// Load source image from Canvas object
fivekogfx.load(canvas);
// Perform separable convolution with 1D Gaussian function
// In this case we use 5x5 Gaussian kernel size
fivekogfx.conv1d([1,4, 6, 4, 1]);
// Display the resulting image
fivekogfx.draw(canvas);
```

## Gaussian Filter source code

### Gaussian kernel calculation

As a first step, we need to fill in the Gaussian kernel values using the *sigma* input parameter. The kernel size is calculated using the following code snippet as described into Gaussian function 1D:

```
const GAUSSKERN = 2.0;
var dim = parseInt(Math.max(3.0, GAUSSKERN * sigma + 1.0));
```

Next we calculate the kernel values by the following *JavaScript* code snippet.

```
function makeGaussKernel(sigma){
const GAUSSKERN = 2.0;
var dim = parseInt(Math.max(3.0, GAUSSKERN * sigma + 1.0));
var sqrtSigmaPi2 = Math.sqrt(Math.PI*2.0)*sigma;
var sum = 0.0;
if (dim % 2 == 0)
dim++;
var s2 = 2.0*sigma * sigma;
var i, j, c = parseInt(dim / 2);
var kernel = new Float32Array(dim);
for (j = 0, i = -c; i <= c; i++, j++)
{
kernel[j] = Math.exp(-(i*i)/(s2)) / sqrtSigmaPi2;
sum += kernel[j];
}
// Normalize the gaussian kernel to prevent image drakening/brightening
for (i = 0; i < dim; i++)
{
kernel[i] /= sum;
}
return kernel;
}
```

Note that the kernel values are normalized to prevent image drakening/brightening at **convolution** stage.

### Gausian blur convolution

At this stage the image is processed by the already calculated *blurring kernel*. For better performance we take advantage of Gaussian’s separable property therefore we perform the **Gaussian convolution** in two steps – once for rows and once column wise.

```
var kernel = makeGaussKernel(sigma);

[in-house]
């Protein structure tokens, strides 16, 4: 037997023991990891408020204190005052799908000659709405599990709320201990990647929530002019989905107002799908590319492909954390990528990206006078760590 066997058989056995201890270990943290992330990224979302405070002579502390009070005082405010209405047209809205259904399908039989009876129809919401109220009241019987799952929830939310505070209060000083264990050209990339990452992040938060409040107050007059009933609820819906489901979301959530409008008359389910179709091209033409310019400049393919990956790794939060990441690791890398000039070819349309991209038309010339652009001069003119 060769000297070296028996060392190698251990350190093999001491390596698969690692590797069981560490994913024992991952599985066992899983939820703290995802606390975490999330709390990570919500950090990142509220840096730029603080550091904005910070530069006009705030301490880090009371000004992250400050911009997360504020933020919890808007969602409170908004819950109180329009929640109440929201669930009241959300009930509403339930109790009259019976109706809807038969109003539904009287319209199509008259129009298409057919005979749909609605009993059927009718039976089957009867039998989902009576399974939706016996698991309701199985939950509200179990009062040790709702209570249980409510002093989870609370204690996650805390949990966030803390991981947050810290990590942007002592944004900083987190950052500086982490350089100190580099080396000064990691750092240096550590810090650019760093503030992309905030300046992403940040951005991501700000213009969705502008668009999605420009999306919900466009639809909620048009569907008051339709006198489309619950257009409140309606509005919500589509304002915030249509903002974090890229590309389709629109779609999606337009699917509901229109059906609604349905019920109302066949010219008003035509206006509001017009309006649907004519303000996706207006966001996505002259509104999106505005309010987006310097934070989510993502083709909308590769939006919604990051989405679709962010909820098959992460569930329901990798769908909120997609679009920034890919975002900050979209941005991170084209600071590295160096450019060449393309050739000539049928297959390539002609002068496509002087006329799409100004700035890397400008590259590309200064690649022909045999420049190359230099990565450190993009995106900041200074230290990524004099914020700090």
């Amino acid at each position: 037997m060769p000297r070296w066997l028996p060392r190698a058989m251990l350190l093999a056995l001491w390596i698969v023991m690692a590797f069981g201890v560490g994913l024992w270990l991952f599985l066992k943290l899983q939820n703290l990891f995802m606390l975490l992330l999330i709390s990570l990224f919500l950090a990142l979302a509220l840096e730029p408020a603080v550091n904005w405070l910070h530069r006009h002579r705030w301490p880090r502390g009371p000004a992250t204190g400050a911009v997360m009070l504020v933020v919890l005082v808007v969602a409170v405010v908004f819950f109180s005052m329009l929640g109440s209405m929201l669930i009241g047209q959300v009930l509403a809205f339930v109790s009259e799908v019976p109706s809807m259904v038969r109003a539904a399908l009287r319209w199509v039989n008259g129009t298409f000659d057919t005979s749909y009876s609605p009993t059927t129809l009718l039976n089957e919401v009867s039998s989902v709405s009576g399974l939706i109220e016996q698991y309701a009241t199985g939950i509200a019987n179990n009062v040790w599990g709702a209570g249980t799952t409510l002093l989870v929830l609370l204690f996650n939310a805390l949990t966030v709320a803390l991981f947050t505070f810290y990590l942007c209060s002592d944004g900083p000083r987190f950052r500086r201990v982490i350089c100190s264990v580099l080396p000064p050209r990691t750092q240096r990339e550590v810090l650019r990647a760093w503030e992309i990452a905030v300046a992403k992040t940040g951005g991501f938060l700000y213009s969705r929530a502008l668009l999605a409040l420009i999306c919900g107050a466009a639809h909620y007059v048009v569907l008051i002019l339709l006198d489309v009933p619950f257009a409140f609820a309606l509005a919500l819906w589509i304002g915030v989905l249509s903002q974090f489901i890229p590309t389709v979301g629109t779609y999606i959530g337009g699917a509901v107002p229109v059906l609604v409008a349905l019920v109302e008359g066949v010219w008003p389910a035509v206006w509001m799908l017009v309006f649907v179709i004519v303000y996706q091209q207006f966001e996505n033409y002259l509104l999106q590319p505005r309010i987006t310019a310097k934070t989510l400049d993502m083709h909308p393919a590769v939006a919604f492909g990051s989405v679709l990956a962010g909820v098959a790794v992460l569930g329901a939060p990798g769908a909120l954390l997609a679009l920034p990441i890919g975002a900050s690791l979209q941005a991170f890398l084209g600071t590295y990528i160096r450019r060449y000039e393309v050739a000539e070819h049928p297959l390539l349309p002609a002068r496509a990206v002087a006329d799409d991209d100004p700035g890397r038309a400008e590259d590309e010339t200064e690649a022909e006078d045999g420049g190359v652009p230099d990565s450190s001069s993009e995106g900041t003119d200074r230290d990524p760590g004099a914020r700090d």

var d = pixels.data;
var w = pixels.width;
var h = pixels.height;
var buff = new Float32Array(w*h);
var i, j, k, ch = 0; // Color channel (0 - Red, 1 - Green ...)
var kl = kernel.length;
var c = parseInt(kernel.length / 2);
// First step process columns
for (j = 0; j < h; j++)
{
var hw = j*w;
for (i = 0; i < w; i++)
{
var p = 0;
for (k = 0; k < kl; k++)
{
var col = i + (k - c);
col = (col < 0) ? 0 : ((col >= w) ? w - 1 : col);
p += d[(hw + col)*4 + ch]*kernel[k];
}
buff[hw + i] = p;
}
}
```

We process the rows in a similar manner as in the next code segment:

```
// Second step process rows
for (j = 0; j < h; j++)
{
for (i = 0; i < w; i++)
{
var p = 0;
for (k = 0; k < kl; k++)
{
var row = j + (k - c);
row = (row < 0) ? 0 : ((row >= h) ? h - 1 : row);
p += buff[(row*w + i)]*kernel[k];
}
var off = (j*w + i)*4;
(colors == 3) ? d[off + ch] = p : d[off] = d[off + 1] = d[off + 2] = p;
}
}
```

## Gaussian Blur by OpenGL

The **OpenGL ****GLSL** (*fragment shader)* source code below represents a single direction **Gaussian blur algorithm**. The *uniform parameter ***u_direction** selects trace direction – *rows* or *columns*. The variable **u_kernel **holds *normalized* kernel values for **convolution** with **Gaussian function**.

```
precision mediump float;
// our texture
uniform sampler2D u_image;
#define KERNEL_SIZE 15
uniform vec2 u_textureSize;
uniform int u_direction;
uniform float u_kernel[KERNEL_SIZE];
void main() {
vec2 textCoord = gl_FragCoord.xy / u_textureSize;
vec2 onePixel = ((u_direction == 0) ? vec2(1.0, 0.0) : vec2(0.0, 1.0)) / u_textureSize;
vec4 meanColor = vec4(0);
int ms = KERNEL_SIZE / 2;
for (int i = 0; i < KERNEL_SIZE; i++)
{
meanColor += texture2D(u_image, textCoord + onePixel*vec2(i - ms))*u_kernel[i];
}
gl_FragColor = meanColor;
}
```

#### Visit FivekoGFX on GitHub for more image processing examples

## Gaussian Filter Demo

## References